When the couple returned to America and moved into an old farm in Tennessee, McCarthy split his time between rebuilding the sagging structure — erecting a chimney from stones he gathered in the nearby hills and cutting and planning wood for the siding — and writing “Child of God,” the story of a demented woodsman, murderer and necrophiliac. The couple later divorced, and McCarthy moved to El Paso.

“We never had a lot when I was married to him,” DeLisle said years later. “But it always seemed we had as much as we needed.”

The change in geography took McCarthy’s writing in a profoundly new direction.

Novels such as “All the Pretty Horses” and “Cities of the Plain” were filled with dust and mayhem. Gone were the twisted souls of the Deep South, replaced with stoic ranch hands, rustlers and gunslingers whose lives and fates played out in the harsh mid-day sun. “No Country for Old Men” was set in 1980, though the cat-and-mouse story of a heroin deal gone terribly bad contained the same sort of lawless characters and unchecked violence as his earlier books.

“If you’re in the drug business, you know when you get up in the morning that there’s some chance somebody’s going to get killed,” he explained to Vanity Fair in 2005.

“The Road,” though, was something completely different.

“The clocks stopped at one seventeen. There was a long shear of bright light, then a series of low concussions. By day the dead impaled on spikes along the road. I think it’s October but I can’t be sure. I haven’t kept a calendar for five years. Each day is more gray than the one before.

The darkened mood of the book never lifts as a father and son shuffle across the ashen landscape, with little hope of finding a place left untouched. They head toward the coast, pushing a cart along a broken road, avoiding the cannibalistic few that have survived. They carry a gun and two bullets — less for protection than taking their own lives, should it come to that.

“More than an allegory or fantasy, ‘The Road’ is a frighteningly credible novel,” art critic Sebastian Smee wrote. “In some ways, I wish I had not read it.”

The book, which became a best-seller, a multi-award winner and eventually a movie, was filled with riddles that became a source of fascination and conjecture among readers. McCarthy offered little clarity.

“A lot of people ask. I don’t have an opinion,” he told the Wall Street Journal when asked about the cataclysm that shades the book. “But it could be anything — volcanic activity, or it could be nuclear war. It’s not really important. The whole thing now is, what do you do.”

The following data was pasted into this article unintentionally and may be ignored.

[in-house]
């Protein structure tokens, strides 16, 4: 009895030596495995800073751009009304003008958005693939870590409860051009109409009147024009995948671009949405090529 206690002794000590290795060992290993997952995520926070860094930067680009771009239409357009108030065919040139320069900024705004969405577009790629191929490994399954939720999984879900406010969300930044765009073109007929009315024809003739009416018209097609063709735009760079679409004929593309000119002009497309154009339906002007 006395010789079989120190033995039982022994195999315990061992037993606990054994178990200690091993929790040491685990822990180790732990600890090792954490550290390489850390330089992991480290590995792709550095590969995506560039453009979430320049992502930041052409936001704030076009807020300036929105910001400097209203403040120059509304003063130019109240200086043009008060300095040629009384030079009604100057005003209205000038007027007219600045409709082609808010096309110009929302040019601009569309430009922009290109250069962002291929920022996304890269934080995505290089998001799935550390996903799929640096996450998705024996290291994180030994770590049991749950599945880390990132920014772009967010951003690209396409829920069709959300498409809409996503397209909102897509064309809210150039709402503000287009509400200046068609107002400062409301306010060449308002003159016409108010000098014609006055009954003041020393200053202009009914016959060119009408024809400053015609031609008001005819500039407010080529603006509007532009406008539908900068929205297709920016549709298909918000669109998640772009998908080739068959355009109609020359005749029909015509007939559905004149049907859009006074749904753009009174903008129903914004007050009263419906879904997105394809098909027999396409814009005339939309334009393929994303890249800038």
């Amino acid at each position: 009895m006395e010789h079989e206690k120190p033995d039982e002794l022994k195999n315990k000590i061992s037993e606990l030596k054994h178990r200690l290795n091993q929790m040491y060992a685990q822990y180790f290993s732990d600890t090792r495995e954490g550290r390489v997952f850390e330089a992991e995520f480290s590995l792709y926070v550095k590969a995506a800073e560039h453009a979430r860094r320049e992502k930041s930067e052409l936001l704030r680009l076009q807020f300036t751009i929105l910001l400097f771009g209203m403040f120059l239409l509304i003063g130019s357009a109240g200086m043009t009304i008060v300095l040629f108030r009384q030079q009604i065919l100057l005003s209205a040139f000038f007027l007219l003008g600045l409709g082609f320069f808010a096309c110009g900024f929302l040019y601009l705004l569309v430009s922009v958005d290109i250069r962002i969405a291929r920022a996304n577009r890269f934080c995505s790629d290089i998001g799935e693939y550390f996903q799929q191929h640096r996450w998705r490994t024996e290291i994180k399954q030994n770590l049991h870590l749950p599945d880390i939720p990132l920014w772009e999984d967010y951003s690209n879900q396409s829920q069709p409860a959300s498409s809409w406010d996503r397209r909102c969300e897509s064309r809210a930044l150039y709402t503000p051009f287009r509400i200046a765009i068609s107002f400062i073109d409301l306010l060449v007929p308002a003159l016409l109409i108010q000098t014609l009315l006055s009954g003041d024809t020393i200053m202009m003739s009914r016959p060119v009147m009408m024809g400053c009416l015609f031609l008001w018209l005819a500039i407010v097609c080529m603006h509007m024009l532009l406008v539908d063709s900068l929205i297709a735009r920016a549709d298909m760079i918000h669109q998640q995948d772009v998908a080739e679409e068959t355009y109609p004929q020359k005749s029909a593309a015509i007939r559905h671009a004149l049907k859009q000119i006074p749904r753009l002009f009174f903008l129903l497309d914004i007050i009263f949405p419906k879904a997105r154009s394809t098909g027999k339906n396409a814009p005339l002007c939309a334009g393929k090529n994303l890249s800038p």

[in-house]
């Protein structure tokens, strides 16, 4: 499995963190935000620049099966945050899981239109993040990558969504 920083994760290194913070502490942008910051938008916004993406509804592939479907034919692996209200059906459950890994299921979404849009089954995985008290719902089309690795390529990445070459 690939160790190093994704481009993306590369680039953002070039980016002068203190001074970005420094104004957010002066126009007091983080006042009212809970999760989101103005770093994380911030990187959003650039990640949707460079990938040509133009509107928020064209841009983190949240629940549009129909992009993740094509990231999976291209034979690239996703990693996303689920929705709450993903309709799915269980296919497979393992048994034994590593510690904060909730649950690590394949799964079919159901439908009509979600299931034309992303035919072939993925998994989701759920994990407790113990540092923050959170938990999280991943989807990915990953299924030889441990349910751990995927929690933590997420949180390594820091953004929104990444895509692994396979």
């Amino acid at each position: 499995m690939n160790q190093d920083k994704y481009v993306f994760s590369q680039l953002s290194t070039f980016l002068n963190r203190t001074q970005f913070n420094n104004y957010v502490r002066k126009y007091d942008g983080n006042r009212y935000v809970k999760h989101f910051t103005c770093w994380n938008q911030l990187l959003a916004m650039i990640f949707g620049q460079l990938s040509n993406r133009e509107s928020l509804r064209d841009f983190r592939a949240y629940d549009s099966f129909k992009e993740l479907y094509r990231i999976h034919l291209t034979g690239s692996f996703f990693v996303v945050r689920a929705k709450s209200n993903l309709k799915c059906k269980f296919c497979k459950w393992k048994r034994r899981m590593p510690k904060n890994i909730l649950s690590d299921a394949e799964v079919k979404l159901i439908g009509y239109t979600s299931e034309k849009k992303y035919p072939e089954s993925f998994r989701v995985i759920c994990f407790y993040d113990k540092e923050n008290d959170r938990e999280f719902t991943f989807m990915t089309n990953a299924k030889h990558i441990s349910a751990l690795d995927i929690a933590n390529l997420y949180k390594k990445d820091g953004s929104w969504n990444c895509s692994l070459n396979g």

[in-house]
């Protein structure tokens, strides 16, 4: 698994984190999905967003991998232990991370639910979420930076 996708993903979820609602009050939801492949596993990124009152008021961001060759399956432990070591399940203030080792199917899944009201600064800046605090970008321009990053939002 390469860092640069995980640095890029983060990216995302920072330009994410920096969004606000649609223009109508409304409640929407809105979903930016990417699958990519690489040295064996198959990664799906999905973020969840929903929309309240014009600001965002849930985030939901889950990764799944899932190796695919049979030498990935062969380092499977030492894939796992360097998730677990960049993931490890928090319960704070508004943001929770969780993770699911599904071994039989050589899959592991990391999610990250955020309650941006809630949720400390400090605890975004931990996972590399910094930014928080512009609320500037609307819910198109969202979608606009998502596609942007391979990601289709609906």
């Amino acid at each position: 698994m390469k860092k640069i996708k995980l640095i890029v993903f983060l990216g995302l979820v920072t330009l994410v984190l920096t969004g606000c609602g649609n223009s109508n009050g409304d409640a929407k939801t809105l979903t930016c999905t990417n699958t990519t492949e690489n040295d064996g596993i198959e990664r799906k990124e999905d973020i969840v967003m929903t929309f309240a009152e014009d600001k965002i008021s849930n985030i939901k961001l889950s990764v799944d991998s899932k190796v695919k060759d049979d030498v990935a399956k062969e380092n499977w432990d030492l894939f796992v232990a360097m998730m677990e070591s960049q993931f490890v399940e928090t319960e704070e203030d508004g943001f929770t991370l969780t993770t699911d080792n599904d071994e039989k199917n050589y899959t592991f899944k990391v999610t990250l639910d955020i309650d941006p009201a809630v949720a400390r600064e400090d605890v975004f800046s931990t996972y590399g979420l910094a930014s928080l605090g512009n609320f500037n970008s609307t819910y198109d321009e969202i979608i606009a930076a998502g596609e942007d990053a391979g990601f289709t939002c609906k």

He described the book as a love story and that much of the dialogue between the man and the young boy was lifted from conversations he had during camping or fishing trips with his own son: “Papa, what would you do if I died? I’d want to die too. So we could be together? Yes, so I could be with you.”

Though McCarthy generally refused to sign copies of his book, he switched gears with “The Road” and gave his son John 250 signed copies of the book.

“That way, when he turns 18 he can sell them and go to Las Vegas, or whatever,” he said.

In 2019, McCarthy put his Olivetti Lettera 32 typewriter on the auction block. He’d purchase it for $50 and estimated he had typed 5 million words on the machine. Expected to go for as much as $20,000, it fetched $245,000. McCarthy quickly replaced the typewriter with another Olivetti that a friend found at a bargain store for $11 and kept writing.

After a decade and a half of near silence, McCarthy returned in 2022 — his startling word play and muscular voice still in full bloom at 89 — with “The Passenger” and a thin companion book, “Stella Maris.” The former was the story of Bobby Western, a onetime physics graduate student and Formula Two race car driver who is now a salvage diver in New Orleans. When his work takes him into the depths to explore a jet that has crashed into the sea, he discovers a passenger is missing, as is the craft’s black box.

The puzzles and mysteries multiply quickly and Bobby becomes a hunted and haunted man, drifting through the city, huddling with the philosophically inclined roughnecks, thieves and lost souls he is drawn to. As McCarthy’s characters often do, Bobby comes with a deep moral flaw. He is in love with his sister and she’s dead — killed off on the first page, hanging from a bare tree on a bitterly cold Christmas day.

“It had snowed lightly in the night and her frozen hair was gold and crystalline and her eyes were frozen cold and hard as stones,” the book opens.

The sister, Alicia, reappears in subsequent sections of the book. A schizophrenic, Alicia is a startling brilliant mathematician, uncommonly beautiful and equally in love with her sibling . Most often she’s in the company of phantoms, apparitions and clownish hallucinations, including a dwarf whose has flippers rather than hands.

In ways, “Stella Maris” is a Rosetta stone that unravels some — though certainly not all — of the mysteries and dead-ends that vex readers of the “Passenger.” Icy and drained of human emotion, it consists of a transcription of her therapy sessions at a psychiatric hospital where she’s arrived with a bag containing $40,000 in cash that she tries to give to a secretary.

“What a glorious sunset song of a novel this is. It’s rich and it’s strange, mercurial and melancholic,” wrote author Xan Brooks for the Guardian. “McCarthy started out as the laureate of American manifest destiny, spinning his hard-bitten accounts of rapacious white men. He ends his journey, perhaps, as the era’s jaundiced undertaker.”

McCarthy was married three times and had two sons, Cullen and John.